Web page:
Tanzania Coffee Annual Report 2010

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In spite of the GOT’s new focus on domestically-eaten food-crops (rice and corn are good examples), increasing world coffee prices and improved meteorological conditions during the early part of the marketing year (MY) (July 2010/June 2011 (MY2011)) will likely mean an increased exportable coffee surplus for MY2011 (810,000 60 Kilo bags) with respect to MY2010 (580,000 60 Kilo bags).

Beyond the MY 2011 crop, the GOT’s Kilimo Kwanza focus on food crops may inadvertently help the Tanzanian coffee industry. To the extent that the GOT and its partners in agricultural development improve land tenure laws, infrastructure, irrigation availability, etc. coffee producers will likely also benefit through reduced variable costs and a more consistent production and delivery capability.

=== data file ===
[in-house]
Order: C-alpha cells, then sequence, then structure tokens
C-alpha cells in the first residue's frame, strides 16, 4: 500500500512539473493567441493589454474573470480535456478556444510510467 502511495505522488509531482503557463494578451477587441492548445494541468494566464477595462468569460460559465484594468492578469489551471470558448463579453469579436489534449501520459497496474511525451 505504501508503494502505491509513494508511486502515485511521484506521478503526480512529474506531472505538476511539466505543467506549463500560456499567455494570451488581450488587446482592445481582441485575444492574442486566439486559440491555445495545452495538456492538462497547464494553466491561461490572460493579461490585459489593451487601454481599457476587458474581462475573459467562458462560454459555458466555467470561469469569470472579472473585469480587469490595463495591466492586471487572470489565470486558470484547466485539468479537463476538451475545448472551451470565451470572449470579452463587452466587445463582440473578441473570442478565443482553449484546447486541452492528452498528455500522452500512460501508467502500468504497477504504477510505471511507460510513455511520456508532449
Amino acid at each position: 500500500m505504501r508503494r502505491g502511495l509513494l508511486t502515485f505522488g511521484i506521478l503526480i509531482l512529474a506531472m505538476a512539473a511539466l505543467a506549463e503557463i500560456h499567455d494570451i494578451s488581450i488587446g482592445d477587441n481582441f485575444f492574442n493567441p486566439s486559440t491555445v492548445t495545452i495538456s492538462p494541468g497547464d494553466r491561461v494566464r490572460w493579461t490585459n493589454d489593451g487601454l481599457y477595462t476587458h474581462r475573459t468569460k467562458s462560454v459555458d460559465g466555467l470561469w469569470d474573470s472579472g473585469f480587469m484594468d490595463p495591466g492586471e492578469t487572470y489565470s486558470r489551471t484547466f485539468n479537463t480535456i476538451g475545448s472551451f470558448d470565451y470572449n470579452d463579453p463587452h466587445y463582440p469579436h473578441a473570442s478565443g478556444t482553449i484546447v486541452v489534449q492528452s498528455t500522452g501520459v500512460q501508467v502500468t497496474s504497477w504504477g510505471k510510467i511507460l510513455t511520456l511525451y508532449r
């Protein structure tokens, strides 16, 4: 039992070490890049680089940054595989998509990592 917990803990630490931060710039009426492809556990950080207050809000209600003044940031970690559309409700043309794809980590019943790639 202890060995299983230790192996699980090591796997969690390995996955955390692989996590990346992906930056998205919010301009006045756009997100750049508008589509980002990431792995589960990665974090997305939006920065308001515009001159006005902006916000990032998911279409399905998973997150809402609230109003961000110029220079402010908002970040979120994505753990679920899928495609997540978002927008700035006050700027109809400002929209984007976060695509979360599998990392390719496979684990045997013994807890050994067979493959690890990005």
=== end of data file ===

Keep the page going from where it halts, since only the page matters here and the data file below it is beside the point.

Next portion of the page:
Local coffee prices and the prospects for future earnings, heavily influenced by world coffee market prices, will likely continue to drive investment in and the productivity of the Tanzanian coffee sector. In recent years, Tanzanian coffee producers and exporters have apparently positioned their operations to respond to upward-trending world coffee market prices, and appear to have set (the data is still an estimate) an all-time export record during MY 2009. The International Coffee Organization (ICO) composite price has been steadily climbing during calendar year 2007 and reached record levels during the first quarter of calendar year 2008 providing the impetus for Tanzanian coffee producers to maximize production from their currently planted trees.

Mary Onsongo